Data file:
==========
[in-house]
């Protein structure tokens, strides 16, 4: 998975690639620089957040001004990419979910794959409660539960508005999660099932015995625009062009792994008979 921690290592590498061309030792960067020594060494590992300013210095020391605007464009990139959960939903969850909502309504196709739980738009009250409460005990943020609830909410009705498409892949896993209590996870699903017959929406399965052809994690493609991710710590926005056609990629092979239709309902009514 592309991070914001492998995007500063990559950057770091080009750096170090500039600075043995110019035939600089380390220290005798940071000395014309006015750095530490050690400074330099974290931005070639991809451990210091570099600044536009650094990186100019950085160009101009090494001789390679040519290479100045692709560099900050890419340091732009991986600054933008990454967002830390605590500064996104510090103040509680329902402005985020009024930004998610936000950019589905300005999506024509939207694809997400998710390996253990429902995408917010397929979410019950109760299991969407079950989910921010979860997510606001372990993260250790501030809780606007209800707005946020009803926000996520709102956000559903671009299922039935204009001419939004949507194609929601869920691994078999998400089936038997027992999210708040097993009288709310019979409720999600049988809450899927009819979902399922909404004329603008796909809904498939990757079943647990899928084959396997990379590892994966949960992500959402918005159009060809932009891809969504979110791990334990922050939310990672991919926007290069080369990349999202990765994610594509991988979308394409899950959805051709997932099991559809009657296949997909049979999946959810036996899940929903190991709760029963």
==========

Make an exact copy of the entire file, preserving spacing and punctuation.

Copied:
[in-house]
């Protein structure tokens, strides 16, 4: 998975690639620089957040001004990419979910794959409660539960508005999660099932015995625009062009792994008979 921690290592590498061309030792960067020594060494590992300013210095020391605007464009990139959960939903969850909502309504196709739980738009009250409460005990943020609830909410009705498409892949896993209590996870699903017959929406399965052809994690493609991710710590926005056609990629092979239709309902009514 592309991070914001492998995007500063990559950057770091080009750096170090500039600075043995110019035939600089380390220290005798940071000395014309006015750095530490050690400074330099974290931005070639991809451990210091570099600044536009650094990186100019950085160009101009090494001789390679040519290479100045692709560099900050890419340091732009991986600054933008990454967002830390605590500064996104510090103040509680329902402005985020009024930004998610936000950019589905300005999506024509939207694809997400998710390996253990429902995408917010397929979410019950109760299991969407079950989910921010979860997510606001372990993260250790501030809780606007209800707005946020009803926000996520709102956000559903671009299922039935204009001419939004949507194609929601869920691994078999998400089936038997027992999210708040097993009288709310019979409720999600049988809450899927009819979902399922909404004329603008796909809904498939990757079943647990899928084959396997990379590892994966949960992500959402918005159009060809932009891809969504979110791990334990922050939310990672991919926007290069080369990349999202990765994610594509991988979308394409899950959805051709997932099991559809009657296949997909049979999946959810036996899940929903190991709760029963």